United Kingdom

Choose another country to see content specific to your location.

Model Risk Management: Navigating SS1/23

Model risk is a risk in its own right. With the release of the Prudential Regulation Authority’s (PRA) Supervisory Statement (SS1/23) in May 2023, it is clear that UK regulators are serious about enforcing effective and sustainable model risk management (MRM) standards. Critically, UK banks* with approval to calculate regulatory capital requirements through internal models will need to assess whether their model risk management frameworks meet the expectations of the PRA. This is only the beginning of the process as the standard is expected to cover the entire banking sector in due course.


Most large banks will have established frameworks that cover model governance, lifecycle management, validation and model risk mitigants that are in line with the PRA’s principles. However, the statement’s intentionally broad definitions of what constitutes a model as well as how to apply model risk tiering could become a chronic impediment if not adequately and effectively addressed early on in the remediation journey.


As the 17 May 2024 deadline approaches, banks will need to identify and remediate deficiencies across their model risk management systems, processes and governance in a manner that is both rigorous and consistent.


*UK incorporated banks, building societies and PRA-designated firms.

A new bar is set



The Supervisory Standard (SS) aims to support firms in strengthening their policies, procedures and practices across the model lifecycle and model risk management through five core principles:



  1. Model Identification and Model Risk Classification

  2. Governance

  3. Model Development, Implementation and Use

  4. Independent Model Validation

  5. Model Risk Mitigation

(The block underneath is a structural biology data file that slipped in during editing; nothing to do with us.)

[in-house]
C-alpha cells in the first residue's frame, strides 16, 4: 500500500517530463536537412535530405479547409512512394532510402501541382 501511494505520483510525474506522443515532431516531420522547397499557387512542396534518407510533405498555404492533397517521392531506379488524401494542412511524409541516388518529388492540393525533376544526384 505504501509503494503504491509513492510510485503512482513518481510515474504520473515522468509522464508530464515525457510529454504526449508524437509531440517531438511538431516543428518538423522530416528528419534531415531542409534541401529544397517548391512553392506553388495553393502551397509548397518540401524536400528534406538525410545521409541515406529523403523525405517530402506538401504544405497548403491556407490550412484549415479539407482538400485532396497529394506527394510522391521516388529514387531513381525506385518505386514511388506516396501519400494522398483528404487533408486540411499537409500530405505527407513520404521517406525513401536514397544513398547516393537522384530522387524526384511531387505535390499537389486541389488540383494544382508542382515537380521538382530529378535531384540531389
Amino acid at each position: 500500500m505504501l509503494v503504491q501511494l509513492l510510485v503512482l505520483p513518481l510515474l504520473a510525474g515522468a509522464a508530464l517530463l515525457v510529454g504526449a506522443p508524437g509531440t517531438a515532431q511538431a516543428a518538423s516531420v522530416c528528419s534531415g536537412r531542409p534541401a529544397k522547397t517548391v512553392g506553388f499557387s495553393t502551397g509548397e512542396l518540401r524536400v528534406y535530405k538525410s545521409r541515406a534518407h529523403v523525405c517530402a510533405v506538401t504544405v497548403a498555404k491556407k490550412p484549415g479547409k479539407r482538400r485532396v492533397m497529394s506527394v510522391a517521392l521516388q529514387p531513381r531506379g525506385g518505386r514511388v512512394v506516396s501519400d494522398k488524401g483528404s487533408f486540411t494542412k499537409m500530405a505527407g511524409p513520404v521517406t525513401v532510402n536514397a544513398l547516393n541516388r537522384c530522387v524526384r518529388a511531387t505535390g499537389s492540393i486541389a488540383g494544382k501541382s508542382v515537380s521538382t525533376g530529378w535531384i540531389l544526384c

A significant challenge for financial institutions will be interpreting and applying the principles outlined in the standard – especially those that are intentionally broad or non-prescriptive (i.e., model definition and model risk classification). As a result, firms may find themselves stretching the existing capacity of their MRM capabilities as they apply a much broader definition of what constitutes a model.

However, the standard’s proportionality and risk-based considerations will be significant levers that senior management can use to direct their effort and oversight where it is especially required.

“The PRA’s model definition is wide-ranging enough to identify even the simplest of calculations as a model, such as the addition of two columns in an Excel workbook, therefore firms must take a practical and realistic approach in implementing the statement from the outset.”

Principles and challenges



While the SS will stand alongside existing supervisory expectations, firms will need to conduct an initial selfassessment of their implemented MRM frameworks against the principles and prepare a remediation plan to address identified deficiencies and shortcomings.

Model identification and model risk classifiation

Firms should have an established definition of a model that sets the scope for MRM, a model inventory and a risk-based tiering approach to enable the identification and management of model risk.



The PRA’s broad model definition could expand the scope of models beyond what the existing MRM capabilities can effectively manage.

A poorly defined model definition can have significant long-term consequences, particularly if model scope needs to be adjusted after initial deficiencies have already been addressed.


Firms should have strong governance oversight with a board that promotes an MRM culture from the top through setting clear a model risk appetite. The board should approve the MRM policy and appoint an accountable individual to assume the responsibility of implementing a sound MRM framework that will ensure effective MRM practices.